Approximately 76% of professional services firm employees are currently experiencing some form of burnout. This is according to a December 2020 study conducted by behavioral health benefits provider SpringHealth. It is a staggering statistic affecting law firms, accounting firms, investment funds, wealth management firms, and virtually every white-collar industry around the world. Burnout was already pervasive before the pandemic with more than half of the U.S. professional service firm workforce experiencing burnout according to a study by the American Psychological Association. The National Association for Law Placement reports that losing just one associate can cost between $200,000 and $500,000 depending on the size of the law firm. The Covid-19 pandemic only further exacerbated that problem.

The SpringHealth study also found that employees in law firms are more susceptible to professional and personal burnouts (73% and 82%, respectively). Translation: working in a law firm means you have a greater than 80% chance of having a personal health crisis because of your job.

Burnout, or workplace fatigue, as defined by the Mayo Clinic is defined as “a state of physical and emotional exhaustion that could eventually lead to a loss in productivity.” It’s most commonly characterized by the following three warning signs:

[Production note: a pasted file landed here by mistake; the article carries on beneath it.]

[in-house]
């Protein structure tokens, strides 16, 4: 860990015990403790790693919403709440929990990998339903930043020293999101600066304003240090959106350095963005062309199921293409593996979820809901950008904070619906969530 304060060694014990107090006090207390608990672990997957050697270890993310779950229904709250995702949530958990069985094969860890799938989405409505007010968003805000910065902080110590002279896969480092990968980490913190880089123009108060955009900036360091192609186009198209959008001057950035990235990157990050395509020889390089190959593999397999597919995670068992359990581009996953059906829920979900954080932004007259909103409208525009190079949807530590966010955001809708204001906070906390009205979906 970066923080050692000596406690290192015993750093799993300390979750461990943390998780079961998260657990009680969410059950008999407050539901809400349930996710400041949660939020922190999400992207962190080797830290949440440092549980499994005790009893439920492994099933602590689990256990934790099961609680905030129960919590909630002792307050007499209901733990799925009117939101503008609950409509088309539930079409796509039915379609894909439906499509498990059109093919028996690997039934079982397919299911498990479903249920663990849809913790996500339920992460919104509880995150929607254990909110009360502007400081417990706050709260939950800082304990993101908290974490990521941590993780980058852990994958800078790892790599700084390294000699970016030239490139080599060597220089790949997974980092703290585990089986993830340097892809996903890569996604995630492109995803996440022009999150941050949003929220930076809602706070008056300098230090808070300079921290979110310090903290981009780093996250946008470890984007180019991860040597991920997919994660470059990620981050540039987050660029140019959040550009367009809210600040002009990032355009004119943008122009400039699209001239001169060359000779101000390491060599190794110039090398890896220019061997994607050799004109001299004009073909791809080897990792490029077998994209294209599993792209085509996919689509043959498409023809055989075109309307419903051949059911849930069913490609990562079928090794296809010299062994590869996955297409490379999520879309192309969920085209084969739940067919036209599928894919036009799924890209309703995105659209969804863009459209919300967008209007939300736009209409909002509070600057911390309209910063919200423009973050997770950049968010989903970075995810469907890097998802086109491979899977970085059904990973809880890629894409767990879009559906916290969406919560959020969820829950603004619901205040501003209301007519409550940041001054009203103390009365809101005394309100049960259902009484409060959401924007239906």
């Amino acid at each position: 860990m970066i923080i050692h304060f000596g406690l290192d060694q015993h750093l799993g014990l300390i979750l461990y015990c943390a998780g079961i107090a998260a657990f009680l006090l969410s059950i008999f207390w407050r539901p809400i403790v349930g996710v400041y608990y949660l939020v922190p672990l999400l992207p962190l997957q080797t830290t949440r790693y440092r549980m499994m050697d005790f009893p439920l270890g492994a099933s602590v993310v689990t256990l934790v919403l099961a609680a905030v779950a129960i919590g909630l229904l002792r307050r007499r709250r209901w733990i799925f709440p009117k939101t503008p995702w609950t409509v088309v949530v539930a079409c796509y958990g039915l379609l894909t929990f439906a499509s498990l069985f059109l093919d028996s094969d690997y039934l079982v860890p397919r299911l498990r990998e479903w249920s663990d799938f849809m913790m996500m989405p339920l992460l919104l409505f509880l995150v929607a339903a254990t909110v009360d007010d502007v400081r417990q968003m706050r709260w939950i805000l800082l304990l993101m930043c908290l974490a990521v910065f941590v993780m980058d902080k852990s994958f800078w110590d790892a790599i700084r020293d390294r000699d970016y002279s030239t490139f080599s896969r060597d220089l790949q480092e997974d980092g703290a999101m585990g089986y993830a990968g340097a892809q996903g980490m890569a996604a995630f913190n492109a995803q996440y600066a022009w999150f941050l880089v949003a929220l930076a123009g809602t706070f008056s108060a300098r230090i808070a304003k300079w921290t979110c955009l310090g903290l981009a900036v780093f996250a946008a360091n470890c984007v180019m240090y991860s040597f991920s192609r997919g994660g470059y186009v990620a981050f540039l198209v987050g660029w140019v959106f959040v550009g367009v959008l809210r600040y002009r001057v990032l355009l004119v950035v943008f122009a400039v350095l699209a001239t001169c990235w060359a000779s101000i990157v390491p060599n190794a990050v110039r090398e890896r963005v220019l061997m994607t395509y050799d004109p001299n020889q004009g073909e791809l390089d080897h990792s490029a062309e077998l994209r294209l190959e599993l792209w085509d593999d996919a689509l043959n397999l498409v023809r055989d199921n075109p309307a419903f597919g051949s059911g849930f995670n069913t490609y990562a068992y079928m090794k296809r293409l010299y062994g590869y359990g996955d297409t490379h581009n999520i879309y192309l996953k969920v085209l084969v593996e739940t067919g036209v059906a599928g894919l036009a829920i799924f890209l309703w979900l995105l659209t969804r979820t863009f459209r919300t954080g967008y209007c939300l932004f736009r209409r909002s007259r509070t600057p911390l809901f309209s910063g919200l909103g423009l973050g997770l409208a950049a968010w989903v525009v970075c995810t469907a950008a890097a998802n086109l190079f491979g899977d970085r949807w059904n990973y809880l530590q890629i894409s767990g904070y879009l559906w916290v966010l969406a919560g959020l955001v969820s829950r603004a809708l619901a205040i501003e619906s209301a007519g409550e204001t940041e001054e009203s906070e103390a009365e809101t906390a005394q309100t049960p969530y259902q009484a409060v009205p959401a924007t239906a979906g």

• Decreased job performance
  • Mood swings at work, and 
  • Feelings of cynicism. 

Sound familiar?

Burnout is a mental and physical depletion of our minds, bodies, and souls that can result from chronic stress – whether it stems from work or home life. This can be due to workplaces not allowing for flexible work arrangements, an ability to get work done when you need and can get it done,  along with other circumstances, causing an inability to recover from a stressful day at the office.

That landscape completely shifted with lockdown and work-from-home changes as the work-life separators vanished into full work-life integration. No longer was it ‘work hours’ and then a commute home to have ‘personal hours’. That last defense for burnout prevention meant the always-on, never-satisfied nature of working in a professional services firm couldn’t stay contained. And when normal outlets for stress relief (gym, gatherings, activities, etc.) were eliminated, more and more people continued to work into the night. All adding to burnout. 

This is a significant problem for firms, to say the least, as they risk losing their most valuable assets: their people. Their Human Capital. 

Thankfully, there is a real solution more and more firms are exploring: a hybrid workplace. As more businesses return to the office, this is a fresh start for many professional service firms to re-evaluate what’s truly possible with work-from-home and in-person work arrangements. With careful planning, intentional communication, and a willingness to take care of your people, a hybrid workplace could be the saving grace for many employees in your firm.